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Wisconsin is known for its dairy farming and rolling hills. But some health care experts call it a trailblazer.
In the past few years, health systems have been eagerly launching or expanding their own health plans, seeing it as an opportunity to cut out the middleman and take on more direct financial risk while caring for patients.
In Wisconsin, providers have practiced that strategy for decades. And, according to Medicare and the National Committee for Quality Assurance, they're among the highest-rated in the country.
The Badger State ultimately could serve as a prototype for health systems that are trying to shift their focus away from filling hospital beds and toward more risk-based care coordination.
“Insurers have put risk down to providers,” said Gunjan Khanna, a partner in the health care practice at McKinsey & Co. “At what point do providers start to have their own entity to manage the risk and have control?” Wisconsin has done that well, he said.
Nationwide, about 13% of health systems offer a health plan. There are nine provider-owned health plans in Wisconsin, second only to Texas, according to data from McKinsey.
Dean Health Plan, Security Health Plan, Unity Health Insurance and several others offer commercial, Medicare and Medicaid coverage in the state. Those plans cover almost a third (32%) of Wisconsin's insured population based on a recent analysis from consulting firm Deloitte. The only state with a higher concentration is Utah, where 36% of people are covered by provider plans.
There are a number of reasons provider-owned health plans are a staple in Wisconsin, which has about 5.8 million residents. Commercial payers historically stray from insuring vulnerable, costly patients in urban areas. That's allowed insurers such as Children's Community Health Plan, owned by Milwaukee-based Children's Hospital of Wisconsin, to cover nearly 137,000 Medicaid adults and children, said Bob Duncan, the hospital's executive vice president for community services.
Wisconsin's fairly rural. Outside of the southeast and south central regions, where Milwaukee and Madison are located, populations thin out quickly. Rural areas typically have fewer health insurance options, and that spurred hospitals and doctors to offer coverage to their patients.
“A lot of communities didn't have strong national or Blues penetration, and there had to be an answer to someone financing healthcare,” said Bill Copeland, a health care analyst at Deloitte. “The dominant market leaders — provider systems — started those plans a long time ago. In Wisconsin, I think that's especially true.”
What makes Wisconsin different from other states is that providers didn't quit their insurance businesses. Many hospital-based plans across the country failed or were sold off more than a decade ago. A lack of rate-setting experience and data hindered their pursuits, as did the growing competition from purebred insurance companies. “In most of the other markets where these health plans evaporated, it happened because the provider system wasn't able to manage the tension between their own health plan and the third-party standalone payers in their market,” Mr. Khanna said.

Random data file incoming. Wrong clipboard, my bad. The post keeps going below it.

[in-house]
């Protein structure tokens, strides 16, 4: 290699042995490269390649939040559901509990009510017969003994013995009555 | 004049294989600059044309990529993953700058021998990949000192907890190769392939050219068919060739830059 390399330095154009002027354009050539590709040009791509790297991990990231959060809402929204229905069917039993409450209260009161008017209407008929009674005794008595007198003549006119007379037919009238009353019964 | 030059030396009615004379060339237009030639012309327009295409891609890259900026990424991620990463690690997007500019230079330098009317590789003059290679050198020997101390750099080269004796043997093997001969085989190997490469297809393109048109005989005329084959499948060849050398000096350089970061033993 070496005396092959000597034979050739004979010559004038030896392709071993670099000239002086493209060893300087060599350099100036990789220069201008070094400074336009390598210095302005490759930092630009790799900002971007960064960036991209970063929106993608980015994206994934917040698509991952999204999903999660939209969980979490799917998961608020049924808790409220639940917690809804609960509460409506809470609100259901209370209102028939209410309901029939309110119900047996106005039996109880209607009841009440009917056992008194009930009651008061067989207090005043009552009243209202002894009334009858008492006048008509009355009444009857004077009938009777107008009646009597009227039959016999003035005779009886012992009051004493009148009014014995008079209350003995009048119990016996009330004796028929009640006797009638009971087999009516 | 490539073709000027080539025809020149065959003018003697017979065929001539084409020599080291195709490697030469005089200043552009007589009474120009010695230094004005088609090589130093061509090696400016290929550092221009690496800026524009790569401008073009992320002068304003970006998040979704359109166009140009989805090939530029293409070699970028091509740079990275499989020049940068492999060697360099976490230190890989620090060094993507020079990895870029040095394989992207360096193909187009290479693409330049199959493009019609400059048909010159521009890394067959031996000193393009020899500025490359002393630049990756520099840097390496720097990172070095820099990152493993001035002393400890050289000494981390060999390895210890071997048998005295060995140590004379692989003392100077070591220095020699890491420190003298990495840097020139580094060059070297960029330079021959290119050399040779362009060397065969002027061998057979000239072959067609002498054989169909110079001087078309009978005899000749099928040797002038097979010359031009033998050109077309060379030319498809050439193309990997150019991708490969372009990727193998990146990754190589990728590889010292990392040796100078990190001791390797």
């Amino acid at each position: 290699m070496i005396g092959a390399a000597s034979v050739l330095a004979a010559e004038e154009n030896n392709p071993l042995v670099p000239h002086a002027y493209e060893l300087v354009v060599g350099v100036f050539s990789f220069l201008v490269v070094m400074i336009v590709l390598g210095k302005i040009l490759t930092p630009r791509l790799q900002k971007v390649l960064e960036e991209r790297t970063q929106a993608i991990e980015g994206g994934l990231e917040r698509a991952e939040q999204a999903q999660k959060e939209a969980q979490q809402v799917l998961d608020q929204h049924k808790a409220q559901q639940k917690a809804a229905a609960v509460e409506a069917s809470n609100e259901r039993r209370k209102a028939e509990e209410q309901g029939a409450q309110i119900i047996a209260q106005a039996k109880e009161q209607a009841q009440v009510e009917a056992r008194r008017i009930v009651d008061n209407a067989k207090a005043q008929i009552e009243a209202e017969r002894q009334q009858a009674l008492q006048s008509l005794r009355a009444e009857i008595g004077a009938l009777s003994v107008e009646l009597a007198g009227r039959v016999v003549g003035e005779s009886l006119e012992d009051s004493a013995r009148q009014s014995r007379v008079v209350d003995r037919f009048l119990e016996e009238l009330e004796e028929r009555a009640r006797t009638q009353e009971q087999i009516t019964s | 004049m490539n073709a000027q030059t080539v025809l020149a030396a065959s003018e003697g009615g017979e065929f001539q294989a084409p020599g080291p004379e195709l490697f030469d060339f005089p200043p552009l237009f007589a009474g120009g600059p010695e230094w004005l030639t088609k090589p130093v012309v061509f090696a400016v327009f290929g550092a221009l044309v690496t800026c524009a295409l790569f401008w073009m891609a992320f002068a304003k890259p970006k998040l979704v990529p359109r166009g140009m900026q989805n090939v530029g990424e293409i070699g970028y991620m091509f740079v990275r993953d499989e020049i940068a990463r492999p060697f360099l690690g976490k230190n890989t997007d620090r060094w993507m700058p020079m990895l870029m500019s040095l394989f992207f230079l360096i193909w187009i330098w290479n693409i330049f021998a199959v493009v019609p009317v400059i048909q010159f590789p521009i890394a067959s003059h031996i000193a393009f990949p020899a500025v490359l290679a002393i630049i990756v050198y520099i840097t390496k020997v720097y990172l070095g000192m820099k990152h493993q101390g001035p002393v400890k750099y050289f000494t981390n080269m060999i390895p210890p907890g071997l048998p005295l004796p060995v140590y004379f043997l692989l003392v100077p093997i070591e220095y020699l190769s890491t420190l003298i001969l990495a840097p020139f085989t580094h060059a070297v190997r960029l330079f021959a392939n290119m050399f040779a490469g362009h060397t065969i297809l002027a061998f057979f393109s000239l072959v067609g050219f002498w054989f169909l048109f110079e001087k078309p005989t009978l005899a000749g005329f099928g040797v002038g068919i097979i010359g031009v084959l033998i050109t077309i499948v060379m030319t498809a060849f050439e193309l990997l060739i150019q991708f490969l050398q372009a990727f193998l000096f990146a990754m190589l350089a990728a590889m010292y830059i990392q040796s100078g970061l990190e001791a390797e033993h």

However, hospital-owned plans have not necessarily led to lower health spending. From 1991 to 2009, per-capita spending on hospital and physician care in Wisconsin grew at a faster pace than the U.S. average and the highest of the five Great Lakes states, according to CMS data.
And although many Wisconsin health systems have expressed a desire to be more involved on the financing side, not all of them want to deal with the high capital requirements or stringent regulations associated with owning a health plan. Consequently, two broad partnerships have engulfed the state in the past year to bridge that gap: AboutHealth and Integrated Health Network. AboutHealth includes eight health systems and their 48 hospitals. IHN is a slightly smaller beast with seven health systems and 45 hospitals.
Aside from improving care quality, sharing data and pulling out wasteful costs, the two competing alliances look to contract with health insurers and employers to build broader networks. That effort has not come without conflict. Some insurers have already partnered with AboutHealth, for instance, but others have not been as thrilled to see the state's prominent systems team up for negotiations.
“It has not at all been a uniform response,” said Dr. Nick Turkal, CEO of Aurora Health Care, a 15-hospital, $4.7 billion system based in Milwaukee. Aurora does not own its own health plan but is part of AboutHealth.
Marshfield Clinic Health System, which owns Security Health Plan, is also an AboutHealth member. Marshfield CEO Dr. Susan Turney said regardless of whether providers own a health plan, more has to be done to ensure people are incentivized to get the right care. “Patients are telling us ... they delay medical care pretty consistently when they don't have the resources to pay for it,” Turney said.
Bob Herman writes for Modern Healthcare, a sister publication of Business Insurance.
As mergers and consolidations continue to shrink the number of health insurers, other health providers are entering or expanding their market presence in insurance, giving employers a new and growing source of coverage.